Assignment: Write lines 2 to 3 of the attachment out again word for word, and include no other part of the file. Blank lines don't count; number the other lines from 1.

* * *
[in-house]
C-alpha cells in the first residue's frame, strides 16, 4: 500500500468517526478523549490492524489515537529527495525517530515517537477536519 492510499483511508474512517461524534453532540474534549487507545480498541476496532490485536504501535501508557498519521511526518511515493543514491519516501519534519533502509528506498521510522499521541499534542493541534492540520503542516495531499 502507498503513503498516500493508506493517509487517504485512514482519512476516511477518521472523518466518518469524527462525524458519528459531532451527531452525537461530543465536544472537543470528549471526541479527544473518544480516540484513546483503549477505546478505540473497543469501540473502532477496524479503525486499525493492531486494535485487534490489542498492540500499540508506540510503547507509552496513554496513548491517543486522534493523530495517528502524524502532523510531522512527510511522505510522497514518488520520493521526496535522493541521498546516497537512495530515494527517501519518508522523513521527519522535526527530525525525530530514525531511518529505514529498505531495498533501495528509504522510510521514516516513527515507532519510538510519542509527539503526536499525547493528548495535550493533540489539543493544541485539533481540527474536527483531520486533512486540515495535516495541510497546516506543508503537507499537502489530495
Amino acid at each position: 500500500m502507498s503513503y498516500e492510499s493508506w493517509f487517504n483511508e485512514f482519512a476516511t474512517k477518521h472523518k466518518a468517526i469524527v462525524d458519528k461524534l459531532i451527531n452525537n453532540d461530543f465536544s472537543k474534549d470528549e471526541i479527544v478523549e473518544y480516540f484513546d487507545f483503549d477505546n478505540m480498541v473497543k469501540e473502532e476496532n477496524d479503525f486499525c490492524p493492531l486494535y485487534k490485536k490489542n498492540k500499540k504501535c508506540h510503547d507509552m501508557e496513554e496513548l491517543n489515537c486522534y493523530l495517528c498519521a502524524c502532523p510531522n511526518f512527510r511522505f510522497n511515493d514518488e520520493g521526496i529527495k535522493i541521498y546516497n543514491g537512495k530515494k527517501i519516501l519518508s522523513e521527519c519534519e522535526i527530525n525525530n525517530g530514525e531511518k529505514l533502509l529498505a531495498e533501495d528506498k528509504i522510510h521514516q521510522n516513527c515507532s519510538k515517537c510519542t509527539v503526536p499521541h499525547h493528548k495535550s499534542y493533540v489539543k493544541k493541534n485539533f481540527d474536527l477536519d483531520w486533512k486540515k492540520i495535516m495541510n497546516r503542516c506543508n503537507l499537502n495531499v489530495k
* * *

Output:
C-alpha cells in the first residue's frame, strides 16, 4: 500500500468517526478523549490492524489515537529527495525517530515517537477536519 492510499483511508474512517461524534453532540474534549487507545480498541476496532490485536504501535501508557498519521511526518511515493543514491519516501519534519533502509528506498521510522499521541499534542493541534492540520503542516495531499 502507498503513503498516500493508506493517509487517504485512514482519512476516511477518521472523518466518518469524527462525524458519528459531532451527531452525537461530543465536544472537543470528549471526541479527544473518544480516540484513546483503549477505546478505540473497543469501540473502532477496524479503525486499525493492531486494535485487534490489542498492540500499540508506540510503547507509552496513554496513548491517543486522534493523530495517528502524524502532523510531522512527510511522505510522497514518488520520493521526496535522493541521498546516497537512495530515494527517501519518508522523513521527519522535526527530525525525530530514525531511518529505514529498505531495498533501495528509504522510510521514516516513527515507532519510538510519542509527539503526536499525547493528548495535550493533540489539543493544541485539533481540527474536527483531520486533512486540515495535516495541510497546516506543508503537507499537502489530495
Amino acid at each position: 500500500m502507498s503513503y498516500e492510499s493508506w493517509f487517504n483511508e485512514f482519512a476516511t474512517k477518521h472523518k466518518a468517526i469524527v462525524d458519528k461524534l459531532i451527531n452525537n453532540d461530543f465536544s472537543k474534549d470528549e471526541i479527544v478523549e473518544y480516540f484513546d487507545f483503549d477505546n478505540m480498541v473497543k469501540e473502532e476496532n477496524d479503525f486499525c490492524p493492531l486494535y485487534k490485536k490489542n498492540k500499540k504501535c508506540h510503547d507509552m501508557e496513554e496513548l491517543n489515537c486522534y493523530l495517528c498519521a502524524c502532523p510531522n511526518f512527510r511522505f510522497n511515493d514518488e520520493g521526496i529527495k535522493i541521498y546516497n543514491g537512495k530515494k527517501i519516501l519518508s522523513e521527519c519534519e522535526i527530525n525525530n525517530g530514525e531511518k529505514l533502509l529498505a531495498e533501495d528506498k528509504i522510510h521514516q521510522n516513527c515507532s519510538k515517537c510519542t509527539v503526536p499521541h499525547h493528548k495535550s499534542y493533540v489539543k493544541k493541534n485539533f481540527d474536527l477536519d483531520w486533512k486540515k492540520i495535516m495541510n497546516r503542516c506543508n503537507l499537502n495531499v489530495k